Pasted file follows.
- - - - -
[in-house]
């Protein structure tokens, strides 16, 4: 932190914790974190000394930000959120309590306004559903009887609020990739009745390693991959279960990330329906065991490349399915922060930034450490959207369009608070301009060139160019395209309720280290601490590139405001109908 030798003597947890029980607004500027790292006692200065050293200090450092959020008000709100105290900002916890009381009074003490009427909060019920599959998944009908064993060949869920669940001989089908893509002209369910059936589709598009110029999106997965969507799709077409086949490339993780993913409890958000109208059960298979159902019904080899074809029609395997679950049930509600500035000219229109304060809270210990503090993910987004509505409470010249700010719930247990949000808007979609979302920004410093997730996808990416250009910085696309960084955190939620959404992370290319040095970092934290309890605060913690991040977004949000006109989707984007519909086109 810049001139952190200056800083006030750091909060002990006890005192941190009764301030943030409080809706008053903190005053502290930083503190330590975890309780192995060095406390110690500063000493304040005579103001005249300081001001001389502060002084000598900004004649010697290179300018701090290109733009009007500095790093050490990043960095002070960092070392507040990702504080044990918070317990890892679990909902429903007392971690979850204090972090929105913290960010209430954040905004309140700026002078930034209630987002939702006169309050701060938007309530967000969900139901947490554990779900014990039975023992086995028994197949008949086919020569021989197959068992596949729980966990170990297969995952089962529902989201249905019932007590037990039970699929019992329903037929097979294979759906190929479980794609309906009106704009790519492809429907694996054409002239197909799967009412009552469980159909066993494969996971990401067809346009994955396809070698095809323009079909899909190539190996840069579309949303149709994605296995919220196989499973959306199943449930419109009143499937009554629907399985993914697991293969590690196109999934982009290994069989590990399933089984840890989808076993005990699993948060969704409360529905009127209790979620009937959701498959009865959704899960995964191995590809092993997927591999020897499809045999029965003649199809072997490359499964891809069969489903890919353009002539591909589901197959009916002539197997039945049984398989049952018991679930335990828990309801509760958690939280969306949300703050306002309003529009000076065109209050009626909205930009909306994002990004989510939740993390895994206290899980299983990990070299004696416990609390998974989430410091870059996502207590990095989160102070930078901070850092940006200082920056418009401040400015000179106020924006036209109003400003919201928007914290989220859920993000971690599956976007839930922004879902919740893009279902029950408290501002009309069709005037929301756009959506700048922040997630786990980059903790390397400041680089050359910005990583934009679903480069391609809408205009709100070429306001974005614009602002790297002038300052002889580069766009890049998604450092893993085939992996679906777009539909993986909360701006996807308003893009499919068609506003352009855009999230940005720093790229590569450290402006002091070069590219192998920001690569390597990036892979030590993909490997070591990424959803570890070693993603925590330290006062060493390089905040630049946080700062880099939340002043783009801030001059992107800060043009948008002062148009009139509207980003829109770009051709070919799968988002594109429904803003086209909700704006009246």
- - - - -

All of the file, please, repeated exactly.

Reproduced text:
[in-house]
């Protein structure tokens, strides 16, 4: 932190914790974190000394930000959120309590306004559903009887609020990739009745390693991959279960990330329906065991490349399915922060930034450490959207369009608070301009060139160019395209309720280290601490590139405001109908 030798003597947890029980607004500027790292006692200065050293200090450092959020008000709100105290900002916890009381009074003490009427909060019920599959998944009908064993060949869920669940001989089908893509002209369910059936589709598009110029999106997965969507799709077409086949490339993780993913409890958000109208059960298979159902019904080899074809029609395997679950049930509600500035000219229109304060809270210990503090993910987004509505409470010249700010719930247990949000808007979609979302920004410093997730996808990416250009910085696309960084955190939620959404992370290319040095970092934290309890605060913690991040977004949000006109989707984007519909086109 810049001139952190200056800083006030750091909060002990006890005192941190009764301030943030409080809706008053903190005053502290930083503190330590975890309780192995060095406390110690500063000493304040005579103001005249300081001001001389502060002084000598900004004649010697290179300018701090290109733009009007500095790093050490990043960095002070960092070392507040990702504080044990918070317990890892679990909902429903007392971690979850204090972090929105913290960010209430954040905004309140700026002078930034209630987002939702006169309050701060938007309530967000969900139901947490554990779900014990039975023992086995028994197949008949086919020569021989197959068992596949729980966990170990297969995952089962529902989201249905019932007590037990039970699929019992329903037929097979294979759906190929479980794609309906009106704009790519492809429907694996054409002239197909799967009412009552469980159909066993494969996971990401067809346009994955396809070698095809323009079909899909190539190996840069579309949303149709994605296995919220196989499973959306199943449930419109009143499937009554629907399985993914697991293969590690196109999934982009290994069989590990399933089984840890989808076993005990699993948060969704409360529905009127209790979620009937959701498959009865959704899960995964191995590809092993997927591999020897499809045999029965003649199809072997490359499964891809069969489903890919353009002539591909589901197959009916002539197997039945049984398989049952018991679930335990828990309801509760958690939280969306949300703050306002309003529009000076065109209050009626909205930009909306994002990004989510939740993390895994206290899980299983990990070299004696416990609390998974989430410091870059996502207590990095989160102070930078901070850092940006200082920056418009401040400015000179106020924006036209109003400003919201928007914290989220859920993000971690599956976007839930922004879902919740893009279902029950408290501002009309069709005037929301756009959506700048922040997630786990980059903790390397400041680089050359910005990583934009679903480069391609809408205009709100070429306001974005614009602002790297002038300052002889580069766009890049998604450092893993085939992996679906777009539909993986909360701006996807308003893009499919068609506003352009855009999230940005720093790229590569450290402006002091070069590219192998920001690569390597990036892979030590993909490997070591990424959803570890070693993603925590330290006062060493390089905040630049946080700062880099939340002043783009801030001059992107800060043009948008002062148009009139509207980003829109770009051709070919799968988002594109429904803003086209909700704006009246």